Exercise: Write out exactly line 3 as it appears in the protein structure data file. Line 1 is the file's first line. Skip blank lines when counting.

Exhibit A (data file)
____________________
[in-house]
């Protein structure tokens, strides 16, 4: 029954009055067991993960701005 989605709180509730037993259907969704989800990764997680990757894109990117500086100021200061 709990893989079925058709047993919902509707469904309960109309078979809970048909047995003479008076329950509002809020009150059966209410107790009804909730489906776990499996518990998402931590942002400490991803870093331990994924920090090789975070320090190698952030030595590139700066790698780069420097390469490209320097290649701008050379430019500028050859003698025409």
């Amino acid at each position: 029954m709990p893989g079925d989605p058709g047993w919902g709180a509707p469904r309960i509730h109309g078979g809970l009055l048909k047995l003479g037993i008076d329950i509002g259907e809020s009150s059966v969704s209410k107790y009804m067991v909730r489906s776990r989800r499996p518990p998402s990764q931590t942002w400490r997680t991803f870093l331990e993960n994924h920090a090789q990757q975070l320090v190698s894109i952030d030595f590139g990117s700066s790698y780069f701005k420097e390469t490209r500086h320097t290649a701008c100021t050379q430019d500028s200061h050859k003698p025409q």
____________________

């Amino acid at each position: 029954m709990p893989g079925d989605p058709g047993w919902g709180a509707p469904r309960i509730h109309g078979g809970l009055l048909k047995l003479g037993i008076d329950i509002g259907e809020s009150s059966v969704s209410k107790y009804m067991v909730r489906s776990r989800r499996p518990p998402s990764q931590t942002w400490r997680t991803f870093l331990e993960n994924h920090a090789q990757q975070l320090v190698s894109i952030d030595f590139g990117s700066s790698y780069f701005k420097e390469t490209r500086h320097t290649a701008c100021t050379q430019d500028s200061h050859k003698p025409q």